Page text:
Katsushika Hokusai is not only the greatest painter from the Edo period, but also the most important Japanese painter of any era. An extremely prolific artist, it is estimated that he created more than 30,000 prints. In addition, he painted until the last day of his life, focusing on multitude of genres, from portraits to landscapes, and even works of an erotic nature. As a young man he worked in a bookshop and in a lending library, where he learned the art of ukiyo-e.
His magnum opus is the series of 36 views of Mount Fuji. These woodblock prints depicting Japan’s sacred mountain were enormously popular in their time, so Hokusai later added 10 more views to the series. In addition, years later, the artist began an even larger series, the "100 Views of Mount Fuji".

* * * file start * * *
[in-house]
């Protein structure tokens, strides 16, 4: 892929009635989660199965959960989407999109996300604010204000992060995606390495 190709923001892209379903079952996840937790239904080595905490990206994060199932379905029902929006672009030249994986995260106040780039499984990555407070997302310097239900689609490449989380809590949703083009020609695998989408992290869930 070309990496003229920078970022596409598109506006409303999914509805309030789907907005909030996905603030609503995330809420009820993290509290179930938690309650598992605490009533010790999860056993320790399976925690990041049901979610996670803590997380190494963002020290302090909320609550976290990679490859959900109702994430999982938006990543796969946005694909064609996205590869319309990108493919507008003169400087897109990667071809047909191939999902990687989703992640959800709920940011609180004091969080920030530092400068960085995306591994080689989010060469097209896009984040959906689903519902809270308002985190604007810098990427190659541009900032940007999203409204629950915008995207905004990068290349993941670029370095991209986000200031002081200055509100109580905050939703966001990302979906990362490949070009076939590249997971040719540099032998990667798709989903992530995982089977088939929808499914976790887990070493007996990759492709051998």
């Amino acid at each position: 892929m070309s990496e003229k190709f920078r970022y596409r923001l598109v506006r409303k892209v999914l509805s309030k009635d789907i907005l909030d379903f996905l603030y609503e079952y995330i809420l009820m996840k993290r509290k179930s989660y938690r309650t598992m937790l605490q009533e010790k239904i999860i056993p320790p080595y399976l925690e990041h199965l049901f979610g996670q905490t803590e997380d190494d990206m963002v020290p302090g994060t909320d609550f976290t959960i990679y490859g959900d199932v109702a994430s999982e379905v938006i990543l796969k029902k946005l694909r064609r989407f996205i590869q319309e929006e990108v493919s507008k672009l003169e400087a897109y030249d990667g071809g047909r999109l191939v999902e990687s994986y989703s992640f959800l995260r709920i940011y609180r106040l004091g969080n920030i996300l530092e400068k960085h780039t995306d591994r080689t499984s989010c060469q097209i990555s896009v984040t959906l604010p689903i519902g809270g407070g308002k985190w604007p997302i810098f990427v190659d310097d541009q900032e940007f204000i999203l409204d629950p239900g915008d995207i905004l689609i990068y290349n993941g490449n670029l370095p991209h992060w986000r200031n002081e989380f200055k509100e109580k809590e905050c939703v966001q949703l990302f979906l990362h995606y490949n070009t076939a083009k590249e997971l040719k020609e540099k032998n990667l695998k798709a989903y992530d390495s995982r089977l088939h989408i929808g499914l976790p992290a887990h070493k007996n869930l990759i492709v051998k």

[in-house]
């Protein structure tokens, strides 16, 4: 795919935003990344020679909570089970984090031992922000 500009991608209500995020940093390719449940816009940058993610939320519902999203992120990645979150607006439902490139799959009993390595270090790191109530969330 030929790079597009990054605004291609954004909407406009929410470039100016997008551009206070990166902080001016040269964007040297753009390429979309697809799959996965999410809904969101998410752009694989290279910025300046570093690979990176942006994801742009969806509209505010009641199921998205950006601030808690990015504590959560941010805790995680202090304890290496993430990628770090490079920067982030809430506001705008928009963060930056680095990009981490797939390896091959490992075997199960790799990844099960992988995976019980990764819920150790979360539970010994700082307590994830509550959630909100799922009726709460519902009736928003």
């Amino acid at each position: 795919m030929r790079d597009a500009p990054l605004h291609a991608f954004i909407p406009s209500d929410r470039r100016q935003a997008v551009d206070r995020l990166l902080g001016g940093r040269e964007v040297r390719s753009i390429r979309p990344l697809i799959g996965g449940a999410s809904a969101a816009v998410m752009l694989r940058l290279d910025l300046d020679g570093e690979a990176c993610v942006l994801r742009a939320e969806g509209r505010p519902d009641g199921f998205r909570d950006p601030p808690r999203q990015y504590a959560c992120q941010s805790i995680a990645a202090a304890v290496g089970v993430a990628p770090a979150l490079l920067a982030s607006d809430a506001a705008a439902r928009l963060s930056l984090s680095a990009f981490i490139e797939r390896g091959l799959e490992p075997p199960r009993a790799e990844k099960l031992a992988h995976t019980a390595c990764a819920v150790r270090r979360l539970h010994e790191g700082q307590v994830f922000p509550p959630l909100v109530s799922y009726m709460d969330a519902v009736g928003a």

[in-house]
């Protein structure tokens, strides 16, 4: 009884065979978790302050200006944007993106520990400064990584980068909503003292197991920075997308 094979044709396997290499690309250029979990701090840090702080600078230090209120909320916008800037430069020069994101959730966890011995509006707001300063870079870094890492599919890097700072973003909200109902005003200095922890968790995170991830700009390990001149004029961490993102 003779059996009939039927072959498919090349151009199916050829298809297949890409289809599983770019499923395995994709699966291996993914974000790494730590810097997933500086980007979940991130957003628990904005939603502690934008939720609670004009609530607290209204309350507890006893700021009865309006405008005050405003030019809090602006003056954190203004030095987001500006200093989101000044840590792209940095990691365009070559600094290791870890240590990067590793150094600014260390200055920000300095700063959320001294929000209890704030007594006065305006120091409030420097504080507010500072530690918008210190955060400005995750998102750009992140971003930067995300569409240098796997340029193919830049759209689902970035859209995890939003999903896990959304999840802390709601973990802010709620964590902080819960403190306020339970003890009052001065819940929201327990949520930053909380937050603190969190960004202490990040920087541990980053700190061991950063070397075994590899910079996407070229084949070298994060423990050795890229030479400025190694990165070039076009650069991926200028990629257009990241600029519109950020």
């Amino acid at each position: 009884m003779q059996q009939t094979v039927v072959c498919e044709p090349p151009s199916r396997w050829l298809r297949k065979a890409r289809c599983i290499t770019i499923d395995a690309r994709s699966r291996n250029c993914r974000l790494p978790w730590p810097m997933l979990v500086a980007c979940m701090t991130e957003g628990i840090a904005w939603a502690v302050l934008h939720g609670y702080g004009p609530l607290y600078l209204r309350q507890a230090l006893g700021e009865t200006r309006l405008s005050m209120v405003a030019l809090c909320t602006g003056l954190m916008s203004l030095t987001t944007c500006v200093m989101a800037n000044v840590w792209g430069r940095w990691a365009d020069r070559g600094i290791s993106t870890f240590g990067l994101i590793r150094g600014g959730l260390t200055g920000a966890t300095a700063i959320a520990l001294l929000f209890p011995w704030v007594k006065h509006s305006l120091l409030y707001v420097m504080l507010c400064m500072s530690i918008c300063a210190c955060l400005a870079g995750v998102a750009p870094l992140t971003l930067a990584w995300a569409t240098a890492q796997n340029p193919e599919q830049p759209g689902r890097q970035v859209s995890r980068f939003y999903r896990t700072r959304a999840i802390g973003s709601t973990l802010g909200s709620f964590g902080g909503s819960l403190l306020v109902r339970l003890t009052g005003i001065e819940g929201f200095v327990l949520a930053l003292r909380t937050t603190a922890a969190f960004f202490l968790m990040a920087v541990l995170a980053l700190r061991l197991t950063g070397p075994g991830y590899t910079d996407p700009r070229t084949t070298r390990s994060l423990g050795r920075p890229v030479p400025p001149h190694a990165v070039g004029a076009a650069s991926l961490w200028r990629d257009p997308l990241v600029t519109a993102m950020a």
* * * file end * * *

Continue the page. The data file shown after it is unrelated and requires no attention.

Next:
The series includes close-up views in which Mount Fuji is the only protagonist of the composition ("Red Fuji" or "Rainstorm Beneath the Summit"), distant views in which the artist can also represent the life and landscapes of the towns surrounding Mt. Fuji ("Tea house at Koishikawa" or "Watermill at Onden”) and even very distant views in which it is difficult to see the sacred mountain ("Below Meguro" or "Lake Suwa in Shinano Province”). The most famous work of the series, "The Great Wave off Kanagawa" was selected in 2006 as one of the 50 masterworks of painting by theartwolf.com.
Each and every one of the prints are genuine masterpieces with their own identity. Overall, the 36 views of Mount Fuji are one of the pinnacles of the landscape painting from any era. These prints were greatly admired by the Impressionists and Post-Impressionist painters, from Claude Monet to Vincent van Gogh.
G. Fernández - theartwolf.com